China’s National Development and Reform Commission has issued fund registration rules that conflict with those released last month by the China Securities Regulatory Commission.
According to an announcement on the NDRC website, all funds with assets under management of RMB 100 million (€12.6 million, $16.1 million) or more will have to register with the provincial branches of the NDRC. Those with assets above RMB 500 million need to be reported by the provincial governments to the NDRC.
China’s provincial governments have been advised to issue registration rules for all investment funds, including private equity, and put them into effect by June 2013.
The NDRC also said it will classify any funds as “non-standard equity investment enterprises” if the funds do not file with the local governments or fail to meet requirements.
Private equity funds cannot fully get away from [public securities], because they need them for cash and exits.
One of those requirements, according to Mayer Brown JSM partner Yong Ren, is that private equity funds specifically cannot invest in public securities – which include bonds, shares, and mutual funds. However, most of China’s private equity funds are already invested in those areas and many had been preparing to make further investments, Ren said.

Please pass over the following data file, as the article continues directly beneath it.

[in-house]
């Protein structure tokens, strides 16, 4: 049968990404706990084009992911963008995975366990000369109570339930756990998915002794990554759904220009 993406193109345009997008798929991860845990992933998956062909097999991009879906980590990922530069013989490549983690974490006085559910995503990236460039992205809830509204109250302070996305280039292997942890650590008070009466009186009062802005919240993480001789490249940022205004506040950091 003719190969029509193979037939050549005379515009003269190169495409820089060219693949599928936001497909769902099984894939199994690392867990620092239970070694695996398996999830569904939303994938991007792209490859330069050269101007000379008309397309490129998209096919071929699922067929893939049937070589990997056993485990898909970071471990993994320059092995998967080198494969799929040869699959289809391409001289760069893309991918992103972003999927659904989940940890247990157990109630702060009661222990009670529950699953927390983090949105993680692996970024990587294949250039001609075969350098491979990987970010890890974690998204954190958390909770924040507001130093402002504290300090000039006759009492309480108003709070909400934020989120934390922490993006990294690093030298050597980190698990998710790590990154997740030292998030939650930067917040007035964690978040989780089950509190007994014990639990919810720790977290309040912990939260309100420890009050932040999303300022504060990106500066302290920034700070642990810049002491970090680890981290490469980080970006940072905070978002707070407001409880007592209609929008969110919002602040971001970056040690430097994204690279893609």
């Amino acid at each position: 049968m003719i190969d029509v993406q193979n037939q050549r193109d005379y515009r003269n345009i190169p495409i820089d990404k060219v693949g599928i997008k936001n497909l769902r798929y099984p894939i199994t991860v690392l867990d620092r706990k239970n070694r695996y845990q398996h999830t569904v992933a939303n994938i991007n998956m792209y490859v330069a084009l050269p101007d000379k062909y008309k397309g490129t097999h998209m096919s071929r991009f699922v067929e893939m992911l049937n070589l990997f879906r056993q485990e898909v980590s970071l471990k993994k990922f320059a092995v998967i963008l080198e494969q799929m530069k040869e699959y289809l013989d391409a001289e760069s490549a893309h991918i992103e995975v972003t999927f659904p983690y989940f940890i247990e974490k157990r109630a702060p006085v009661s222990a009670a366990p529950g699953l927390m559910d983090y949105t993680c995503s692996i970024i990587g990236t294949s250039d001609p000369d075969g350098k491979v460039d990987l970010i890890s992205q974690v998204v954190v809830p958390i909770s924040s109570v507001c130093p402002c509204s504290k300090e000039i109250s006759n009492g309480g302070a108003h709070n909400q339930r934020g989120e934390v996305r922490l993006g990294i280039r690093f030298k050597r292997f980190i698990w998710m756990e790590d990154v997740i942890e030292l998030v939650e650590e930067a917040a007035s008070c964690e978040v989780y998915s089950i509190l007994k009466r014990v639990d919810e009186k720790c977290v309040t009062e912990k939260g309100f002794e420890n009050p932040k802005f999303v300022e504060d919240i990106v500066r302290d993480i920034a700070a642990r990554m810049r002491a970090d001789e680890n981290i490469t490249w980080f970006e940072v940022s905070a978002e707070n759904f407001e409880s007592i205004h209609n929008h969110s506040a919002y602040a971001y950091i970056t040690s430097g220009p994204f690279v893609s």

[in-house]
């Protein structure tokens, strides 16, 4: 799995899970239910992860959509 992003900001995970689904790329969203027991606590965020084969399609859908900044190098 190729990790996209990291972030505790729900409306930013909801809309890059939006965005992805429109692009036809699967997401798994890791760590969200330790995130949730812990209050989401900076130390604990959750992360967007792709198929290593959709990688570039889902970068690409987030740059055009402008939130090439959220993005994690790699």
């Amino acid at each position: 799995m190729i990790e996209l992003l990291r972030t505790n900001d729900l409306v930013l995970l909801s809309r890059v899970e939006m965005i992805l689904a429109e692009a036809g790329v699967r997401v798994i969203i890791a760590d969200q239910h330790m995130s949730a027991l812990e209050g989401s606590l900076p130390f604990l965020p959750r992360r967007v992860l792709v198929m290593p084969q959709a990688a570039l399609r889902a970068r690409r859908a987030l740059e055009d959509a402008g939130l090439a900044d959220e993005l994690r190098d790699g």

“Private equity funds cannot fully get away from [public securities], because they need them for cash and exits,” Ren told Private Equity International.
The NDRC rules clash with the rules the CSRC issued in February about being approved as a “fund manager”. It stated that all funds that invest a cumulative amount of RMB 100 million in securities would have to register with a branch of the CSRC.
Since then, private equity funds have become more interested in securities as an alternative platform, Ren added.
The appointment of appointed Xiao Gang, the former chairman of the Bank of China, as the CSRC’s new head has many industry sources encouraged that the government ministry will begin addressing their questions.
However, the NDRC’s new circular has made it clear that private equity funds may not foray into securities, or they will be labeled “non-standard”.
“Both agencies want to have regulatory oversight over private equity funds, and now it’s going to be very hard for the funds themselves to comply with both,” Ren said.